Postcards from a photographer
Figuring I could be a useful human by putting my cameras to work, I jumped into photography by hiring myself out to NGO clients. I had a lot to learn. Here are a few notes to my younger self.
Brass tacks, tactfully
You seem savvy enough to know that there is more to this work than good intentions. Nevertheless, it is a messy business. Hash out expectations with your client as early as possible.
Always bring extra
Bring enough snacks to share with grouchy coworkers and rogue livestock. Also, are you wearing pants? Good. Put a freshly charged camera battery in your right pocket. Spent batteries go in your left pocket.
Don’t look away
Give your subject respect. Give your clients and their audience an honest story. You don’t need to give the cynics anything.
Really, it is your job to smile
Build rapport before you photograph.
Always be improvising
Don’t worry if you’ll have enough time, enough light or enough coverage – you won’t. Keep your lens clean and take your vitamins. Then, channel Bruce Lee. You’ll get it done.
Be someone to lean on
Field managers can juggle tasks like a superhero but even they can’t read minds. Trust is a two-way street. Communicate often and navigate by asking better questions.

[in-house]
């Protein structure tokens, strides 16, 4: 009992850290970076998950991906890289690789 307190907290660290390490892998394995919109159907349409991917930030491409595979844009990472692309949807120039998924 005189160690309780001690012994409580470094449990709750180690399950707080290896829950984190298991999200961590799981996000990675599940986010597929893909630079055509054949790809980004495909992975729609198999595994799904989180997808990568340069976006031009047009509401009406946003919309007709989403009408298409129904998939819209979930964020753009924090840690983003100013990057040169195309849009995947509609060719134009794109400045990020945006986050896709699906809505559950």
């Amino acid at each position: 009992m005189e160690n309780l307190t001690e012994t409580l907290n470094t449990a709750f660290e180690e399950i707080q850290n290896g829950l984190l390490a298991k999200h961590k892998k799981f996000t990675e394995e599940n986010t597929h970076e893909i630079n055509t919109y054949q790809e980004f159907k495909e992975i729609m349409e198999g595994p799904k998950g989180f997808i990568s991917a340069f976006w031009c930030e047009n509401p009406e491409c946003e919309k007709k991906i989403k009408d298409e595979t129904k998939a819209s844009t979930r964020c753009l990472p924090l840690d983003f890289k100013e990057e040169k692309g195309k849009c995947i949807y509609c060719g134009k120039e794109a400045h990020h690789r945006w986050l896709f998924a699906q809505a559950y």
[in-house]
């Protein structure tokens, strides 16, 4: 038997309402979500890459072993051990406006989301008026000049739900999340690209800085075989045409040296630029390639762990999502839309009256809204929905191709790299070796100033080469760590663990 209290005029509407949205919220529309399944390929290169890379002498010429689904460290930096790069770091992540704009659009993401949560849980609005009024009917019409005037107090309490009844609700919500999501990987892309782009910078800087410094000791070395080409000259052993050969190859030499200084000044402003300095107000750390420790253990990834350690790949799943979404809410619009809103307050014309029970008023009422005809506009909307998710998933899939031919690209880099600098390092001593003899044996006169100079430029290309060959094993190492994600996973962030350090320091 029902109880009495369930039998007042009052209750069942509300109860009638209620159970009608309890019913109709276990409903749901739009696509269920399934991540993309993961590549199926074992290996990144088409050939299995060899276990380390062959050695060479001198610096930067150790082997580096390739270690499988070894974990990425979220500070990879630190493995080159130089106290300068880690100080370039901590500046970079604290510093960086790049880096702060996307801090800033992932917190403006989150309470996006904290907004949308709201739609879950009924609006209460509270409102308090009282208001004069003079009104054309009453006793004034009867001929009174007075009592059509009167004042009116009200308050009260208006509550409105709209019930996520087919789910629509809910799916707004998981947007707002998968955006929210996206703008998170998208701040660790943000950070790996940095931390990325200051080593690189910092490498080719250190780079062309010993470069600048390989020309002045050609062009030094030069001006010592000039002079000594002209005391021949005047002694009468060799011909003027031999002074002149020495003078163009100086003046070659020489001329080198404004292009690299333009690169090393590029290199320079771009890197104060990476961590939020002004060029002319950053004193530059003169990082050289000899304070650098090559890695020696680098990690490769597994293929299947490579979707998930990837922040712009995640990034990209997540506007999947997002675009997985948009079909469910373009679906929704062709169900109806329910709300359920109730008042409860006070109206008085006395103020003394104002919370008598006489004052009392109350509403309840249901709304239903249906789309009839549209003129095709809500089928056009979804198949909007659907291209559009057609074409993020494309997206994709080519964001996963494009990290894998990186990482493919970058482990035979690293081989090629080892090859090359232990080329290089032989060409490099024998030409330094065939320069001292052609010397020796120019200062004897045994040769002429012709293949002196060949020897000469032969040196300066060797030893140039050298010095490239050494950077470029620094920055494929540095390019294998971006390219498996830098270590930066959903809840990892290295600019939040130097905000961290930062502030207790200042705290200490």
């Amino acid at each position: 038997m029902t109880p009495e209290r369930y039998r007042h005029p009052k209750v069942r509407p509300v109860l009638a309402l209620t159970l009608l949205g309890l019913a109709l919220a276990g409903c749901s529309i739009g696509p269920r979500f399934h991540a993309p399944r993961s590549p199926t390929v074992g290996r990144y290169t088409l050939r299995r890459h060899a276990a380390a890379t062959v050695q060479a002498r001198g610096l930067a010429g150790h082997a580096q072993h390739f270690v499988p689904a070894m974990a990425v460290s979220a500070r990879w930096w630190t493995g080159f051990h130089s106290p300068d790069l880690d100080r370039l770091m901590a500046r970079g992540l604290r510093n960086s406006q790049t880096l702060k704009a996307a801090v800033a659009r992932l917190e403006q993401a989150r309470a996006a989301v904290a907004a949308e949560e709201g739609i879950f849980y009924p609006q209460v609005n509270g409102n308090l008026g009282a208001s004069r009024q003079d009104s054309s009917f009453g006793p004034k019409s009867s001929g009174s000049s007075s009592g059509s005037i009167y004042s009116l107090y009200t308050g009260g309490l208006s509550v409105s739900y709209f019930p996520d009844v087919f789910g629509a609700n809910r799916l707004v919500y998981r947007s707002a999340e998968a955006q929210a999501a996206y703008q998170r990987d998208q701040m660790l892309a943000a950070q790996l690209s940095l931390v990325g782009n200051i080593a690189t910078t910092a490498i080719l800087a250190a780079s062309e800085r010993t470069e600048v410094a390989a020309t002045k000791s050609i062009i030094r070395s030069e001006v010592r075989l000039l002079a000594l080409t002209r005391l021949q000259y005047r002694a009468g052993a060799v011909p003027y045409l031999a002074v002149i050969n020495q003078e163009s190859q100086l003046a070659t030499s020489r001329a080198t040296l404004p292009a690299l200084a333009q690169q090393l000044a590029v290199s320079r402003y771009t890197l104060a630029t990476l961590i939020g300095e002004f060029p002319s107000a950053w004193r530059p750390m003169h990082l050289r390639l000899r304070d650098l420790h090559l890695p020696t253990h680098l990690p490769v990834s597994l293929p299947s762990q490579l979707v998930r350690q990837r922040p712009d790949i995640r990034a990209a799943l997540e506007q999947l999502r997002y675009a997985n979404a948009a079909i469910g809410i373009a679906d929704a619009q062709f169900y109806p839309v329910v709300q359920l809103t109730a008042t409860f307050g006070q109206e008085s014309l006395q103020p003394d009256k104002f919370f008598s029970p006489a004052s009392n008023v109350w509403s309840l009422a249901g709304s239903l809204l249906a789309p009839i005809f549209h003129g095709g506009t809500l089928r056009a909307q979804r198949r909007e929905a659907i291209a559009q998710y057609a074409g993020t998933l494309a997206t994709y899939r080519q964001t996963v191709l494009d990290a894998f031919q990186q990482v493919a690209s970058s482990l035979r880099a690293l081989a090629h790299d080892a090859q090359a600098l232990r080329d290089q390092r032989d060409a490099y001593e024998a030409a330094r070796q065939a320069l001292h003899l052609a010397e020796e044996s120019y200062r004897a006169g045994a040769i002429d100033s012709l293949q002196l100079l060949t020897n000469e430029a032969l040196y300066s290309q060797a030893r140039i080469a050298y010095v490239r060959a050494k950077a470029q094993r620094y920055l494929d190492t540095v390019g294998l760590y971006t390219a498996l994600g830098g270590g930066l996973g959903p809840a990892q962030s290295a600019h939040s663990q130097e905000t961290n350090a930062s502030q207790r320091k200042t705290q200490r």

“What you see is all there is.” When you’re working in someone else’s culture, this will get you into trouble. Said another way:
“Observation across cultures is notoriously difficult…”
“…there is a great deal you will be unable to see, whether or not you’re in the proper state to observe. The trouble is that you will not be able to see anything that does not constitute meaningful behavior in your own culture. You must remember in this context that it is not the eyes that see but the mind. The eyes merely convey images to the mind, which then interprets and confers meaning on those images it recognizes, things it has ‘seen’ before, and confers no meaning on – and therefore does not see – anything it does not recognize.”
– Craig Storti, The Art of Crossing Cultures (Boston: Nicholas Brealey Publishing, 2004), 80-81.
There is an emotional cost to this work. It’s stressful. Always create, and keep, rituals for yourself to process your experience. Don’t be afraid to ask for help.
These are things we all have to learn by doing, I think. Just know that you’re not the first photographer to face these challenges.
What did I miss? Send me a postcard. [email protected]